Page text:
This week's issue of Construction Week looks at two issues that are foremost in the minds of contractors and project managers: steel procurement and sustainability. The price of steel, as readers of this magazine well know, has been going up for several years now. This has widespread implications, ranging from actual delays in projects getting underway to contracts being renegotiated halfway though a project to take cost increases into account. Yes despite this, there is no sign of the industry slowing down. According to Dubai-based research firm, Proleads, there are over US $1 trillion (AED3.7 trillion) worth of construction projects currently underway in the GCC.
And despite the problems procurement managers are having, estimates put predicted steel consumption for this year at a staggering 19.7 million tonnes. This is all reflected in the cost of steel, which continues to escalate at a rapid pace. Somehow, however, the industry finds a way and projects continue to be announced at a record pace. Is this a sign of resilience or is there an inevitable crunch coming somewhere down the line? Sustainability was the theme of the recent Construction Week conference, ‘Building Sustainability into the Middle East', which was held last week at the Jumeirah Beach Hotel. All the top names in the construction and environmental business were there to share ideas and learn from each other's experiences. The key message to come out of the event was that sustainability does not have to cost a fortune. Of course, getting there isn't easy and this is perhaps where the key challenge lies. First of all, developers have to understand what sustainable means and their architect has to incorporate sustainability into the structure of the building at the design stage. Do architects and designers have the necessary skills, does the industry as a whole know what sustainable means and who should the industry turn to for guidance? Another issue is procuring the materials and fittings required to reduce energy and water consumption. Are the products easily available and supported in the region? Then there is the question of retrofitting old buildings to make them more sustainable. Can it be done and how does one go about it? The construction industry has a key role to play in reducing carbon dioxide emissions and making our world cleaner. Achieving that is likely to be quite a challenge.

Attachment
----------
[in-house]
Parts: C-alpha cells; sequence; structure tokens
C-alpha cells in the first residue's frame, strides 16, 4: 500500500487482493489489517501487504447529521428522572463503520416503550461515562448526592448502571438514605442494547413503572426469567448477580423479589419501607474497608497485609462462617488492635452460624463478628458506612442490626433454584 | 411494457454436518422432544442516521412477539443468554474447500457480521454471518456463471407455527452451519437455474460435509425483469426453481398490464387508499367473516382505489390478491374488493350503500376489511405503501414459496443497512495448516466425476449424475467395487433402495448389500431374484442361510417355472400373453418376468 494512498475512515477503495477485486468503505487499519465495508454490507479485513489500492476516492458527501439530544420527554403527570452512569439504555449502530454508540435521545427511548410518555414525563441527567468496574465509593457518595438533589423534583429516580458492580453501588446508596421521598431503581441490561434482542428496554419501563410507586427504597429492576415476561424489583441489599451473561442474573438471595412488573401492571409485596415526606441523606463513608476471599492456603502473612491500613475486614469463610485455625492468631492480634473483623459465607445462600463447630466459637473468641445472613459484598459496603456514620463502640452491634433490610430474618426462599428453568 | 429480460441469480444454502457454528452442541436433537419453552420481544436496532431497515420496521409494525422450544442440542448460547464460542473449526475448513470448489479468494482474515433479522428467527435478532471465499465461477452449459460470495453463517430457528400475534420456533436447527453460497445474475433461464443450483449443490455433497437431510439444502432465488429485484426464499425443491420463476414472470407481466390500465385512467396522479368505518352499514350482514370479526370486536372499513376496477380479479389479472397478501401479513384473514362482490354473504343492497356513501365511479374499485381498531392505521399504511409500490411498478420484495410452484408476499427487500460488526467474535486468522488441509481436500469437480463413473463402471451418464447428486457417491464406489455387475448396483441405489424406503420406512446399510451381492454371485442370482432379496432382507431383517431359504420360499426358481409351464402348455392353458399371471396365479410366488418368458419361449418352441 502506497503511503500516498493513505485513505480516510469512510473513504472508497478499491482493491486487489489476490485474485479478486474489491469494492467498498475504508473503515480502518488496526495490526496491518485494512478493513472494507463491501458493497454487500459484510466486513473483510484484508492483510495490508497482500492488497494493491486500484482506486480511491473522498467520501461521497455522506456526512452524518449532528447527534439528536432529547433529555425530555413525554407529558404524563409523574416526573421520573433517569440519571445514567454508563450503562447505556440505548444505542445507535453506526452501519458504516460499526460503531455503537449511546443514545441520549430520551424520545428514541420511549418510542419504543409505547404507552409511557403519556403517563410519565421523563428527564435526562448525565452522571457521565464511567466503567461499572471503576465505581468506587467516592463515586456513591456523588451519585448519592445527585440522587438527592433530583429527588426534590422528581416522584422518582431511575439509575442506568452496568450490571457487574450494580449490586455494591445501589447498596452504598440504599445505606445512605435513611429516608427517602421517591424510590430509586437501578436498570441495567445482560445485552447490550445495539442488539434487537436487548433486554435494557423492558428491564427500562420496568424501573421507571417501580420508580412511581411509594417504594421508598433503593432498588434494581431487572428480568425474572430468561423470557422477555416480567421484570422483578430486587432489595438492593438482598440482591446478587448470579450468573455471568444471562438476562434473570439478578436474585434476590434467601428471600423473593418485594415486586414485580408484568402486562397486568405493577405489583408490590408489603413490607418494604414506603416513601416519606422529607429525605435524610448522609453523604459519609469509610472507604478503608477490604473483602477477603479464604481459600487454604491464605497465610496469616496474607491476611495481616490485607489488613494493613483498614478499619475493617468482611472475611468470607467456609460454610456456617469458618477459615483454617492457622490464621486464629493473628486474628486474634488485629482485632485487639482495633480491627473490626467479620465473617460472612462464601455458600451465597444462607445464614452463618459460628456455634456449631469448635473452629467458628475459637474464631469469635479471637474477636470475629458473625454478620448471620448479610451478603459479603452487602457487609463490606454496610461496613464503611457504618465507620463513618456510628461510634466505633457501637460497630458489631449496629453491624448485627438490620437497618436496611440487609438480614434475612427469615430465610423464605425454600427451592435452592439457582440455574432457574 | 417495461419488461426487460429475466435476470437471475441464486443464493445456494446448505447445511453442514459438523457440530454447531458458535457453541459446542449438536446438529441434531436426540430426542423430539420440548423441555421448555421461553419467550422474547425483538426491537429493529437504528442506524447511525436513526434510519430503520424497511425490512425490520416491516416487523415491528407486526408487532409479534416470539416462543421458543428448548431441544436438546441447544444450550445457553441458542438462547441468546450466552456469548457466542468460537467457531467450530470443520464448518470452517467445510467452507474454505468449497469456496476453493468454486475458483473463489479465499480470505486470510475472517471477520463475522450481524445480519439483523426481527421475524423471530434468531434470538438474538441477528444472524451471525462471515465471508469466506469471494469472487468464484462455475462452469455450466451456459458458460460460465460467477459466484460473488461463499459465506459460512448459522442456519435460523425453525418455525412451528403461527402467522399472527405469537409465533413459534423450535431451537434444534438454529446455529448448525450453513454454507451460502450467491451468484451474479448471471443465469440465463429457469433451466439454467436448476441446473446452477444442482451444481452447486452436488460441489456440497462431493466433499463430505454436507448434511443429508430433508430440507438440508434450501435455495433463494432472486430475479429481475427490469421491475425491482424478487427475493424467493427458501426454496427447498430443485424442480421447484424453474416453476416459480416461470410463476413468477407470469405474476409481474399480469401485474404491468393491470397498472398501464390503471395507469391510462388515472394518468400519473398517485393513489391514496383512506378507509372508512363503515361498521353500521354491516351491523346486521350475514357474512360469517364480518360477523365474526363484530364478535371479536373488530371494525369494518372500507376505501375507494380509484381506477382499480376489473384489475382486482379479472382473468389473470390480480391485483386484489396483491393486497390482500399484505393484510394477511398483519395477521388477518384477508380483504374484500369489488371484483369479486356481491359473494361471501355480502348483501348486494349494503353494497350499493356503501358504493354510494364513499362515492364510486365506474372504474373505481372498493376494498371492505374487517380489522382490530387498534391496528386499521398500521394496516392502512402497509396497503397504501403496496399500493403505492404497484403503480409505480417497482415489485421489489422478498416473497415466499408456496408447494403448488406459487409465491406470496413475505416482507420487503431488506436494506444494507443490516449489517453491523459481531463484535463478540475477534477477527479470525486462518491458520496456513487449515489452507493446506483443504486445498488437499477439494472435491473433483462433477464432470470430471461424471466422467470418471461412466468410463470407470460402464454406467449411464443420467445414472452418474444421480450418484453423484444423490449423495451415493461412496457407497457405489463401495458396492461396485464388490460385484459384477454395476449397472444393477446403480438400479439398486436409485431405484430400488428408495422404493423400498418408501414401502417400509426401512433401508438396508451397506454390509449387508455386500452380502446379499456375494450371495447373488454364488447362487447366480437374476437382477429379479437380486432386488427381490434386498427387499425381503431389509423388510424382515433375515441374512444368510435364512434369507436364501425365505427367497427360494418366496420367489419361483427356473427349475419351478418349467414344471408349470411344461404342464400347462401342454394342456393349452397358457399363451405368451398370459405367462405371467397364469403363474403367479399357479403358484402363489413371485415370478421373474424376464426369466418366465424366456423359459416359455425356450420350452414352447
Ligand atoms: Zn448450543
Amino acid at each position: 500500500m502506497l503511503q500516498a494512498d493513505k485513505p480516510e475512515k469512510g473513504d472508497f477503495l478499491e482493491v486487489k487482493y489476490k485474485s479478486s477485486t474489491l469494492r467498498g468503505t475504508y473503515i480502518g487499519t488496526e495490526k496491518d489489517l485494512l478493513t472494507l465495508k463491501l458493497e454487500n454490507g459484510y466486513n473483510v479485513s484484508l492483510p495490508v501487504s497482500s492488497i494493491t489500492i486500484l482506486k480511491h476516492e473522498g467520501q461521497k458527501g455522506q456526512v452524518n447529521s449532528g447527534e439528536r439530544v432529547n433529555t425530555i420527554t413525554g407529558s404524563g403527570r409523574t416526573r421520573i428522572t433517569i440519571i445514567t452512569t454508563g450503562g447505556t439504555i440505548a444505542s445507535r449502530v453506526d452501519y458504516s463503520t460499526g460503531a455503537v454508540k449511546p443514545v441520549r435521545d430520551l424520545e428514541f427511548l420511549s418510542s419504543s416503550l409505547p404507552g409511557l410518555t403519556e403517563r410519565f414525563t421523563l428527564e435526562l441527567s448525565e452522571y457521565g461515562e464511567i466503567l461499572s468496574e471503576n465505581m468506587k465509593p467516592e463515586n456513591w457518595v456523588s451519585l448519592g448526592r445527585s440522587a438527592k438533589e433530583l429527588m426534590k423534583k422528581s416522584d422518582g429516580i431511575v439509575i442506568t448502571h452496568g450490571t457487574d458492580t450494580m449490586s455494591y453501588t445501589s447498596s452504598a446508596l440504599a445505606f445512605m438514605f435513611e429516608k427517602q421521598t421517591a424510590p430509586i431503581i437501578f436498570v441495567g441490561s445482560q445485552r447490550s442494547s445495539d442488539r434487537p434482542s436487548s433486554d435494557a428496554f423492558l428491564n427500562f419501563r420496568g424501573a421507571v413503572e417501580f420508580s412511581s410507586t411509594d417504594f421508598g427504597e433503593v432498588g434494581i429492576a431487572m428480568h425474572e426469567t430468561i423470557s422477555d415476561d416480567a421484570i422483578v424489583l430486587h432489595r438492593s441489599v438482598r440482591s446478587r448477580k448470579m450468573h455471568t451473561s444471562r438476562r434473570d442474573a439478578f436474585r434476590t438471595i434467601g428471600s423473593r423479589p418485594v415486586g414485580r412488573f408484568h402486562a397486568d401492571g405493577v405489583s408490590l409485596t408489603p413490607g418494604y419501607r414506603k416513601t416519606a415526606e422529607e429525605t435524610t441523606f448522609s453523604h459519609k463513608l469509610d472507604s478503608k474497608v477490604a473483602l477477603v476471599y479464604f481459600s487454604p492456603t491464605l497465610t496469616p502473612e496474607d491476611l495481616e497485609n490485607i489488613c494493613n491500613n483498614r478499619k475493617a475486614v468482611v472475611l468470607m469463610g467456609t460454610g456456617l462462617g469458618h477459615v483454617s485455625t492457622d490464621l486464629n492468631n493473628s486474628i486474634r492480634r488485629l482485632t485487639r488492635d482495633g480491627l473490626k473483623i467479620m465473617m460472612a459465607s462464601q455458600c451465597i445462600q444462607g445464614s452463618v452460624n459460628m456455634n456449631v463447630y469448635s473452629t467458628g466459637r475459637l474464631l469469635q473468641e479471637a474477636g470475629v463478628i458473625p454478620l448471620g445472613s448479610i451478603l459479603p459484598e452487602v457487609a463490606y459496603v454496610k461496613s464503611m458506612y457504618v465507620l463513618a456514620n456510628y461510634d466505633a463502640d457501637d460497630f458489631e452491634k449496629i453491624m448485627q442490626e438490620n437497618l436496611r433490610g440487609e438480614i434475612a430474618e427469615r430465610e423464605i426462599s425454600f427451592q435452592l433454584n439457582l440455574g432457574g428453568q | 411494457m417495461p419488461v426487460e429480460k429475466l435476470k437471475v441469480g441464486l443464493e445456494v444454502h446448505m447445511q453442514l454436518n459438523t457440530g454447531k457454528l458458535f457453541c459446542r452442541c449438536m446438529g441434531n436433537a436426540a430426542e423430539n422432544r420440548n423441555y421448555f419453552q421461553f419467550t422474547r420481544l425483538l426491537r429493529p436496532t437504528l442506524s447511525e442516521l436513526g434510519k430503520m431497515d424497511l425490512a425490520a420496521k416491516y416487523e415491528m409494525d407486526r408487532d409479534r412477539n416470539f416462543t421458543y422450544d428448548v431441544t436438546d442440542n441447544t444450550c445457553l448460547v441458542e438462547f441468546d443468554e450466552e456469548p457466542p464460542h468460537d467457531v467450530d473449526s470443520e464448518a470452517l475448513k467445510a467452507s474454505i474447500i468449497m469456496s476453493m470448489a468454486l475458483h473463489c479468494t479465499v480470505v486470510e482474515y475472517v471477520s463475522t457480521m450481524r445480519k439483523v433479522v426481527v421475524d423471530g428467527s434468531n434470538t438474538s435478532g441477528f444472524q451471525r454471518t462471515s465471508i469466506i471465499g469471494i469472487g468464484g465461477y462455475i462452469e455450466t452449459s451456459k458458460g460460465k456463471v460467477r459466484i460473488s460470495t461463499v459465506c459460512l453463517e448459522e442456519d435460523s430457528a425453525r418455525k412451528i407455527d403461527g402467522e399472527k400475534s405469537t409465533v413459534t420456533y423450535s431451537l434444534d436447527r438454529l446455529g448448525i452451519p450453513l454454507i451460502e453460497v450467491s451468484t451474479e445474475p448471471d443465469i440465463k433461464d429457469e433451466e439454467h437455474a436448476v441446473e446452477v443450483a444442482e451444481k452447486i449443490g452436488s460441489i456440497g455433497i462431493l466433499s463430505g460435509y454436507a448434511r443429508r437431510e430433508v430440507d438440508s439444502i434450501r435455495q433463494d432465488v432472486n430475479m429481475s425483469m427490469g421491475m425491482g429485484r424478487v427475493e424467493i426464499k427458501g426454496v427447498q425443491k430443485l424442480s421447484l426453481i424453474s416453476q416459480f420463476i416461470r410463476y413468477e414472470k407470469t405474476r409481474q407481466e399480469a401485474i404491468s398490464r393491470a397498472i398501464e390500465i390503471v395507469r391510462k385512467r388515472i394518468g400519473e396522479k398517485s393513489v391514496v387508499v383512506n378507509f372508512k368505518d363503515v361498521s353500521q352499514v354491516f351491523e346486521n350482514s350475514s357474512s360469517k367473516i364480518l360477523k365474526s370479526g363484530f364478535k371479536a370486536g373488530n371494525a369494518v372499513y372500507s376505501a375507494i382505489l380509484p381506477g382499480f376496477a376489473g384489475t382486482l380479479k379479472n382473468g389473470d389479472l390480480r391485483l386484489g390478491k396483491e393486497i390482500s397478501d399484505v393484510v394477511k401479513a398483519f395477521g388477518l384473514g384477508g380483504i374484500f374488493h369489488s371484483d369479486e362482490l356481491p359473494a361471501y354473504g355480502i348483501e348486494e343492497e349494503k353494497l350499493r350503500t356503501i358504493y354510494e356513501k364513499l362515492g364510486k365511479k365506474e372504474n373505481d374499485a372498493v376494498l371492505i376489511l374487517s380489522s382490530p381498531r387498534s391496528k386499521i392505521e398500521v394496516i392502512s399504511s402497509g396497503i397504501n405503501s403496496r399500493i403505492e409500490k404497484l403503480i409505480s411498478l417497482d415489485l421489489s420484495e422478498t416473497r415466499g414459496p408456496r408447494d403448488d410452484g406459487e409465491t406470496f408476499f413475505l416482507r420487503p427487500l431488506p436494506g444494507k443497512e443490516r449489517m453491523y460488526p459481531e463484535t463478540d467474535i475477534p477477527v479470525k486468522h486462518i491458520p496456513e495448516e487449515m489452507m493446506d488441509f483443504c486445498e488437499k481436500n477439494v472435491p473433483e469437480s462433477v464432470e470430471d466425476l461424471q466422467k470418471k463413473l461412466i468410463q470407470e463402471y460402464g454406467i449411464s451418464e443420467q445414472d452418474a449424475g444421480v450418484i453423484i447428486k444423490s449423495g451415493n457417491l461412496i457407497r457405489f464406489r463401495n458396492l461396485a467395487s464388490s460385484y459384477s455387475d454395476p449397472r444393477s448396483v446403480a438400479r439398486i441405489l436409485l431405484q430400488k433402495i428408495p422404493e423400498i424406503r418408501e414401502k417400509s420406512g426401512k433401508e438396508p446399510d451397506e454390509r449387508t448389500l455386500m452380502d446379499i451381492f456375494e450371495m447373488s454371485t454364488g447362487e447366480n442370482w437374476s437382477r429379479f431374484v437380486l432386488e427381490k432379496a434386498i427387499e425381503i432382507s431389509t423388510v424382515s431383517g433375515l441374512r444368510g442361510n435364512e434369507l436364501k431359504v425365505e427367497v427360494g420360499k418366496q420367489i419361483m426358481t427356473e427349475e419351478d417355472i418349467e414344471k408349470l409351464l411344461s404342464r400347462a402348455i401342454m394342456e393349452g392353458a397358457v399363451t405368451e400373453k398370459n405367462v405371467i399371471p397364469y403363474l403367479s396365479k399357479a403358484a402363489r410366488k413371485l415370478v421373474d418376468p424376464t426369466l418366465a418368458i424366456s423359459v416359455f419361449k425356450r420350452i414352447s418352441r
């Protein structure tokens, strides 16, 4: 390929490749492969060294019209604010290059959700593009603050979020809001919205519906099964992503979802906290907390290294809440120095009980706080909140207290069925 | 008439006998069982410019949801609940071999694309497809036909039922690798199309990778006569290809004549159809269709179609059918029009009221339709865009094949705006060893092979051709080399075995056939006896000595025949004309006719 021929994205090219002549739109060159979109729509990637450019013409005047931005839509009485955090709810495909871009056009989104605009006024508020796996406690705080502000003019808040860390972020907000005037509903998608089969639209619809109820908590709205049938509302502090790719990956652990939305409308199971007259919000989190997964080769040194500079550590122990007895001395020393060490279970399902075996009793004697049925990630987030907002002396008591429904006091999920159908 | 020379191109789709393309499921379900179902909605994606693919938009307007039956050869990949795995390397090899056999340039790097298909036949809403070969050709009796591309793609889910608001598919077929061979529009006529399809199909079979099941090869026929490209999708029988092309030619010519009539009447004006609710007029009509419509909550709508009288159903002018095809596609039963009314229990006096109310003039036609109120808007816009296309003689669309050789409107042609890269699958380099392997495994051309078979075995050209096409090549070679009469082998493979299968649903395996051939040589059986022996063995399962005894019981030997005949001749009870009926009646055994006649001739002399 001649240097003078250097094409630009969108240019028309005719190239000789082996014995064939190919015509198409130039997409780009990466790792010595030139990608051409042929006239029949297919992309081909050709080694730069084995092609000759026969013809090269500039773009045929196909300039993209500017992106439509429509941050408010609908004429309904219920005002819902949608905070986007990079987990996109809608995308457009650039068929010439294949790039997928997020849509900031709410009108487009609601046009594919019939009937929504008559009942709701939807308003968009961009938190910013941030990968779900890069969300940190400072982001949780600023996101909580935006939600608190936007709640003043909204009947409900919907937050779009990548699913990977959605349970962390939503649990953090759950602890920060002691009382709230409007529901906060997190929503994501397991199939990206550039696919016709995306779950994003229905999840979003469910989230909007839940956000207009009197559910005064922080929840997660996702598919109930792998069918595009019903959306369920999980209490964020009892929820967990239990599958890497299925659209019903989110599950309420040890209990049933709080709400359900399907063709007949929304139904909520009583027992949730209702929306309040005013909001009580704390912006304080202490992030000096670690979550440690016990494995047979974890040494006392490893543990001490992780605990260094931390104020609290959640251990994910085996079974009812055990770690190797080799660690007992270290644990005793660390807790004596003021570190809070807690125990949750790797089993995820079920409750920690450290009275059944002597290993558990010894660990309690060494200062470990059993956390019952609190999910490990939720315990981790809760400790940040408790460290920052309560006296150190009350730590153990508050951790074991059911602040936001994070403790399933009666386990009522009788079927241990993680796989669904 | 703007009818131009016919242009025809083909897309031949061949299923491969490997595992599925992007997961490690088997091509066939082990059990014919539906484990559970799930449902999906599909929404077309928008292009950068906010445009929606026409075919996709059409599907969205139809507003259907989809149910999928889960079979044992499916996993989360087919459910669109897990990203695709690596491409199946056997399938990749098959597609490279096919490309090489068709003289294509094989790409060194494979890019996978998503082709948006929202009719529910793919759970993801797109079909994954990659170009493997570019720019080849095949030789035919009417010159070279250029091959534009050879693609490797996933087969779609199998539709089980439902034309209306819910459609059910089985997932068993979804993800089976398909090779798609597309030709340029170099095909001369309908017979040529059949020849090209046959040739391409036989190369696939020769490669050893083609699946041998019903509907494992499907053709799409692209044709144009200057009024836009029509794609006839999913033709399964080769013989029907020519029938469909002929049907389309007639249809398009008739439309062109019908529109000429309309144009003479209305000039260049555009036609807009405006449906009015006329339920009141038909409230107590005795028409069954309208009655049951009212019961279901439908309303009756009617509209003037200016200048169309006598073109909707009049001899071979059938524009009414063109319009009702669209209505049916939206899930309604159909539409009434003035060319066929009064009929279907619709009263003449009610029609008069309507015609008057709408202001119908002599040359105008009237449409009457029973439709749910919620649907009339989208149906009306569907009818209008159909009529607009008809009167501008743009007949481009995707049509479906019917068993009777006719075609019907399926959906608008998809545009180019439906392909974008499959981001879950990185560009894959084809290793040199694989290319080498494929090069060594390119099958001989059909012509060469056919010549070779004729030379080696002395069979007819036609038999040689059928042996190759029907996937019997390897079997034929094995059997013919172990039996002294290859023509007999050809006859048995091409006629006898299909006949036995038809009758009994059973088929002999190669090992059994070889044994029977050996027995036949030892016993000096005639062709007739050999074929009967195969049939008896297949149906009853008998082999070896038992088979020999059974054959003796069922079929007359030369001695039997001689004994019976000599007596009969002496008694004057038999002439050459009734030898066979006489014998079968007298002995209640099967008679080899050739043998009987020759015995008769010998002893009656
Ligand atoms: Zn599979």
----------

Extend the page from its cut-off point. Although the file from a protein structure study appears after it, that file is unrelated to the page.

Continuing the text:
Defining culture is a tough task. A number of intellectuals have tried but, ultimately, all descriptions of culture have proved to be inadequate in one way or the other. To avoid confusion in this particular article, “culture” is defined as “the beliefs and attitudes about something that people in a particular group or organisation share”. Ibn Khaldoun, the renowned Arab Tunisian philosopher, defined culture 200 years before the word finally found its way into the German dictionary. To him, culture was what people’s behaviour, their way of life and business consisted of. Terry Eagleton, author of The Idea of Culture, and professor of English at the university of Oxford, had a far different approach toward the meaning of culture. He considered the term to be among the “two or three most complex words in the English language”. Like culture, Eagleton thought, the term “nature” (often considered to be an idea contrary to culture) was also quite problematic. Unlike many others, though, he did not consider nature to be a result of culture, but rather culture to be, in many ways, an offshoot of nature. He tells us that the word “culture” is etymologically linked to words deeply linked to nature. One of the many meanings of “culture”, he reminds us, is “husbandry”, which is deeply linked to nurturing and promoting growth. Despite its etymological linkages, the word “culture” is primarily derived from the Latin word colere, which signifies care and nurture. In the course of history, culture has come to be associated with the cognitive aspect of human society, whereas civilisation has continued to be linked to the materialistic aspect. Most English speakers have a habit of confusing the two. Edward Tylor, an English anthropologist who was, incidentally, also the first person to provide an official definition of culture – in his book Primitive Culture published in 1871 – considered culture to be an amalgamation of traditions and beliefs, art forms and the societal structure of a given group. Yet another Arab Algerian theorist, Malik bin Nabi, considered culture to be the bigger picture containing everything else like customs, routines and practices. This big picture, Nabi argues, colours the lives of every member of a particular society and sets him/her apart from the members of different societies.The disparity among the various accepted definitions of culture have much to do with the large variations in the study methods employed by researchers. No two researchers in the field make use of the same methods. As a result, the conclusions they reach and the definitions they formulate are very different from one another. Some researchers follow anthropological methods, and therefore deal with the cerebral and material achievements of society. Others deal with methods concerning styles and values invented and implemented by people over the years in order to give themselves and their society specific identities. Unlike in the West, in Arabic countries “culture” has a strict, linear definition. In a state such as the UAE, culture is considered to be a sort of superiority and stature, which only the educated have the means and the right to earn. A marked ability to cultivate one’s taste in literature and the arts, and the capacity to evaluate someone else’s thoughts, are considered unique to a person’s culture. Though society and culture are closely linked, culture cannot hope to survive in the absence of society. However, in the presence of society, culture performs the crucial task of moulding the members of that society. Since the culture of every society differs, no two societies are exactly alike. Thus, we can safely say that society makes culture and culture makes people. Contrary to popular belief, the arts have a definite impact on societies. They help create the cultural institutions and foundations and allow them to grow and develop. This in turn helps communities to increase their cohesion. It is therefore unwise to suggest that investing in cultural activities is futile. Artists have often claimed that the returns from cultural activities, though difficult to define, are important for their societies. Development, they argue, does not concern the growth of one sector and the total stagnation of another. Rather, it is the simultaneous growth of every part of society. Such growth therefore requires the synchronised growth of both the economy and the culture of a given society. These are important lessons for our society in the UAE as we struggle to define our identity. Dr Salem Humaid is an Emirati writer and researcher in cultural and anthropological studies based in Dubai.